April 29, 2022

IntelBrief: Jordan Palace Intrigue Worries the Region and the United States

Yousef Allan/The Royal Hashemite Court via AP

Bottom Line up Front

  • Tensions between Jordan’s King Abdullah II and his half-brother, formerly the Crown Prince, could potentially destabilize a key actor and U.S. ally in the Middle East.
  • Hamzah bin Hussein’s renunciation of his title of “prince” illustrates that his rift with King Abdullah was not resolved in 2021, as the Kingdom had previously indicated.
  • The rift within the royal family reflects broader schisms among other Arab states over the Israeli-Palestinian conflict and other issues.
  • Major instability in Jordan could threaten the ability of the U.S. to project power and conduct ongoing operations in the region.

In early April, Prince Hamzah bin Hussein, the outspoken half-brother of Jordan’s King Abdullah II, announced via Twitter that he had relinquished the title of Prince. Both are sons of King Hussein, who ruled Jordan for nearly a half-century before his death in 1999. Hamzah’s mother is the well-known Queen Noor, who is a prominent figure in the United States and Europe. Prior to his death, King Hussein had named Abdullah as his successor and Hamzah to be Abdullah’s heir apparent. However, in 2004, King Abdullah removed Hamzah as Crown Prince, substituting his own son as heir apparent. The long-dormant rift between the brothers erupted in April 2021 when King Abdullah accused Hamzah of colluding with regional powers and some Jordanian officials to seize power. Hamzah was placed under house arrest; 16 Jordanian figures were detained but not charged; and two high-ranking figures—Bassem Awadallah, a former ambassador to Saudi Arabia, and Sharif Hassan bin Zaid, a cousin of the king—were put on trial. After seeming to confirm his disloyalty by issuing a video stating that he was not “responsible for lack of faith people have in their institutions,” Hamzah pledged loyalty to the King, and the tensions seemed to subside. Yet, clearly indicating that the split had not been settled once and for all, Hamzah explained his relinquishing of his title of Prince earlier in April as a refusal to reconcile his beliefs with the “current approaches, policies and methods of our institutions.”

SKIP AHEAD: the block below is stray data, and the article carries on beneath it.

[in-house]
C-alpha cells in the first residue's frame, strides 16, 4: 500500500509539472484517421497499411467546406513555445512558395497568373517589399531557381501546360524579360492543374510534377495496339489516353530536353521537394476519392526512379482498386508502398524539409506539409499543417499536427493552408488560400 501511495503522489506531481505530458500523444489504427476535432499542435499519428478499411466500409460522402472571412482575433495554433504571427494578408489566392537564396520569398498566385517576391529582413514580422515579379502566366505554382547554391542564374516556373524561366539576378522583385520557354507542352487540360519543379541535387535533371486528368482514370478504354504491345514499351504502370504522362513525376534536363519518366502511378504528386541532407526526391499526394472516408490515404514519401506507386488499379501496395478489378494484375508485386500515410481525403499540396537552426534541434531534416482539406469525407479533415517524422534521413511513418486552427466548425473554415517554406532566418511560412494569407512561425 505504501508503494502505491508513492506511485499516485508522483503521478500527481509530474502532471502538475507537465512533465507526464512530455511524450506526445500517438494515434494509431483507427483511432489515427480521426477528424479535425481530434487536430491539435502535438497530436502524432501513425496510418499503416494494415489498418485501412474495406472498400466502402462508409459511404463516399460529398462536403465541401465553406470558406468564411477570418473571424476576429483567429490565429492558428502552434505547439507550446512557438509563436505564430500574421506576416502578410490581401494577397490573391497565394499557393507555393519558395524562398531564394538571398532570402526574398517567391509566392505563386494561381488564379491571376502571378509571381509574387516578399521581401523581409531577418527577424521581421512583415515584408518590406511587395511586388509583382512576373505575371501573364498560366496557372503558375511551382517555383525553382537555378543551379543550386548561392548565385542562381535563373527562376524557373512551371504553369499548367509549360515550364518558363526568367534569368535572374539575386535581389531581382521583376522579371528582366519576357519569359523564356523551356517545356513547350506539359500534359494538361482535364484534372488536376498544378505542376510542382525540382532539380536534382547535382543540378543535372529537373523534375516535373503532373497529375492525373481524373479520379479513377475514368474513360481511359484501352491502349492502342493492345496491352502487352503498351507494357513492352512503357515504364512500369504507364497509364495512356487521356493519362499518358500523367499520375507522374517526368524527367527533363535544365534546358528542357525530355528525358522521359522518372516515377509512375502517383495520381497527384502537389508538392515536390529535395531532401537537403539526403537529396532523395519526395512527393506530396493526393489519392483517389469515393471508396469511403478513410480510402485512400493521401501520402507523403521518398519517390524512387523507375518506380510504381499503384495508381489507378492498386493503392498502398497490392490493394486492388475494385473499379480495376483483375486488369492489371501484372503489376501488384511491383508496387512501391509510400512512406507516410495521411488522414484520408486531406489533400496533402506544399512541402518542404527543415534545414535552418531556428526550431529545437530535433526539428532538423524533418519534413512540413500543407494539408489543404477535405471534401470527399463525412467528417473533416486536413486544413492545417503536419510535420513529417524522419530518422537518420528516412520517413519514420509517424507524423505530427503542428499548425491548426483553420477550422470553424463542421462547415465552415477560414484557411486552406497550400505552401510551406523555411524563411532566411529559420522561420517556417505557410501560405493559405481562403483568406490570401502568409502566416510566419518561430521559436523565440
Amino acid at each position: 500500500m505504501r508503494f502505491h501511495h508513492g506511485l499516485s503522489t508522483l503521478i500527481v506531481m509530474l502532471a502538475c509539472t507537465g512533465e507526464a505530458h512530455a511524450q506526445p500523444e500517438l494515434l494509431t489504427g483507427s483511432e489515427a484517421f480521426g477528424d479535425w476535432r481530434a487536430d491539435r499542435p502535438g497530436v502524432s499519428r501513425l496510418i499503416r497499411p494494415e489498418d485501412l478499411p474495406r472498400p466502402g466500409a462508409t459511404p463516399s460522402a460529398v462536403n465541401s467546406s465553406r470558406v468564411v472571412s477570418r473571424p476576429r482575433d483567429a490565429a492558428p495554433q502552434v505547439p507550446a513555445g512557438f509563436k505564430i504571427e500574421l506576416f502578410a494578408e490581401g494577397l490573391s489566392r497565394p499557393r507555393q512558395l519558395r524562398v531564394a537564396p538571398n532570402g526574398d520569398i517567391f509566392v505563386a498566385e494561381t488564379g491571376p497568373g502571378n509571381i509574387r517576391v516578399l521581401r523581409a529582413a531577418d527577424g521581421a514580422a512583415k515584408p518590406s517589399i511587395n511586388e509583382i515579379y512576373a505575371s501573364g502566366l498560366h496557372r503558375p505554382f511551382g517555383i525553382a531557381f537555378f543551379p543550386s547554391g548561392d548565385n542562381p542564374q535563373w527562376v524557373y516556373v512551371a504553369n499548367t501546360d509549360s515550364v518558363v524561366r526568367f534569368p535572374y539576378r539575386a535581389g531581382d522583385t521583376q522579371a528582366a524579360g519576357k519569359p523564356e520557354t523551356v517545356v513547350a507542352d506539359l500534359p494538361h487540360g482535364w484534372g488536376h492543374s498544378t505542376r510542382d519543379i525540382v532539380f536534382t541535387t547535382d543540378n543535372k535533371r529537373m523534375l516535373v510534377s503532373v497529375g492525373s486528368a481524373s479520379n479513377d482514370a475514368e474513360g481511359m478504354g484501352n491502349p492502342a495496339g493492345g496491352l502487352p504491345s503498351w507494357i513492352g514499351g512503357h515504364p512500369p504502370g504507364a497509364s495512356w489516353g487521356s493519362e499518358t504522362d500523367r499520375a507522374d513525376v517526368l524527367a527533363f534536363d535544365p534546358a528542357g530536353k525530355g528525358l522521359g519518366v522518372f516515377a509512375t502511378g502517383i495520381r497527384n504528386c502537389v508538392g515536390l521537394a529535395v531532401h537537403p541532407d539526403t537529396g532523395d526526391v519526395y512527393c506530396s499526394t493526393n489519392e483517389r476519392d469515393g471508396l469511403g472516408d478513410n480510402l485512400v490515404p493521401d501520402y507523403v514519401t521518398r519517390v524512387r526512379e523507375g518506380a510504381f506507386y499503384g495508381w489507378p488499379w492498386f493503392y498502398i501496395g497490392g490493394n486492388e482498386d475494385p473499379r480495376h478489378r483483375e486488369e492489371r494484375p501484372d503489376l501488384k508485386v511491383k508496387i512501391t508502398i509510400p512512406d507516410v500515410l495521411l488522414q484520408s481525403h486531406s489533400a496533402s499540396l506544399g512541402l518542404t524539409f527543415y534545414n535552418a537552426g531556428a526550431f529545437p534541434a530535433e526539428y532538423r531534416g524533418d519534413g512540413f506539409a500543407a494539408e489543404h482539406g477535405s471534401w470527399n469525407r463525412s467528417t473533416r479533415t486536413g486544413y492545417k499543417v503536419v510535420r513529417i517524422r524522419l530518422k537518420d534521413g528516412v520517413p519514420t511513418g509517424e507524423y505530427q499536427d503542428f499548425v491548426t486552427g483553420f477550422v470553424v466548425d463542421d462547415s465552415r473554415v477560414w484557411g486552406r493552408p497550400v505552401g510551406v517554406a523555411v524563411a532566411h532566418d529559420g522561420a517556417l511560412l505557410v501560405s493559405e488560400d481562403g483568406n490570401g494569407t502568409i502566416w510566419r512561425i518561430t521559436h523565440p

There are no indications that Hamzah could immediately rally a critical mass of popular followers or regime insiders to threaten King Abdullah’s grip on power. However, he and his mother and supporter, Queen Noor, have substantial followings, including among key tribal leaders. Jordan’s unemployment rate is approximately 23%, and the country faces the resource demands of hosting more than 650,000 refugees from Syria, smaller numbers of Iraqi refugees, and a large Palestinian exile population. Jordan’s highly educated youth often express their anger about corruption and a lack of accountability—issues that Prince Hamzah has sought to highlight in his public disagreements with King Abdullah. The public’s economic and governance complaints could suddenly shift public support toward Hamzah, making the ultimate outcome of the power struggle difficult to predict.